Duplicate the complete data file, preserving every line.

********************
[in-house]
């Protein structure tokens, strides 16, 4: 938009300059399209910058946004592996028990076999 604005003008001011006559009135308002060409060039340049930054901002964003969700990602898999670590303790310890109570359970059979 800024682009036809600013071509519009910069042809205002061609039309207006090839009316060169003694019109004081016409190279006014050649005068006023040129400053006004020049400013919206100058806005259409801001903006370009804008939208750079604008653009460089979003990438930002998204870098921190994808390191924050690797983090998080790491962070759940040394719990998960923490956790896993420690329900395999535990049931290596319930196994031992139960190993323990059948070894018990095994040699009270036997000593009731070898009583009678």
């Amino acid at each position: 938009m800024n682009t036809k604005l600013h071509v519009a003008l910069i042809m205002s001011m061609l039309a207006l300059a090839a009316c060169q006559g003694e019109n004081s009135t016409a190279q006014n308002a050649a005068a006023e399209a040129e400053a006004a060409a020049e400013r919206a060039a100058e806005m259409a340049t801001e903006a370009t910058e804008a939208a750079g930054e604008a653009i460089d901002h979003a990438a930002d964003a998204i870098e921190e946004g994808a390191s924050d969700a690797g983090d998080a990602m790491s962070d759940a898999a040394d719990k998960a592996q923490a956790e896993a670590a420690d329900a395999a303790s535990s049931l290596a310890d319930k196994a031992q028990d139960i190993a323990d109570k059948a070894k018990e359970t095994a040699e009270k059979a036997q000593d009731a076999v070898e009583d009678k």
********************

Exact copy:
[in-house]
């Protein structure tokens, strides 16, 4: 938009300059399209910058946004592996028990076999 604005003008001011006559009135308002060409060039340049930054901002964003969700990602898999670590303790310890109570359970059979 800024682009036809600013071509519009910069042809205002061609039309207006090839009316060169003694019109004081016409190279006014050649005068006023040129400053006004020049400013919206100058806005259409801001903006370009804008939208750079604008653009460089979003990438930002998204870098921190994808390191924050690797983090998080790491962070759940040394719990998960923490956790896993420690329900395999535990049931290596319930196994031992139960190993323990059948070894018990095994040699009270036997000593009731070898009583009678």
């Amino acid at each position: 938009m800024n682009t036809k604005l600013h071509v519009a003008l910069i042809m205002s001011m061609l039309a207006l300059a090839a009316c060169q006559g003694e019109n004081s009135t016409a190279q006014n308002a050649a005068a006023e399209a040129e400053a006004a060409a020049e400013r919206a060039a100058e806005m259409a340049t801001e903006a370009t910058e804008a939208a750079g930054e604008a653009i460089d901002h979003a990438a930002d964003a998204i870098e921190e946004g994808a390191s924050d969700a690797g983090d998080a990602m790491s962070d759940a898999a040394d719990k998960a592996q923490a956790e896993a670590a420690d329900a395999a303790s535990s049931l290596a310890d319930k196994a031992q028990d139960i190993a323990d109570k059948a070894k018990e359970t095994a040699e009270k059979a036997q000593d009731a076999v070898e009583d009678k």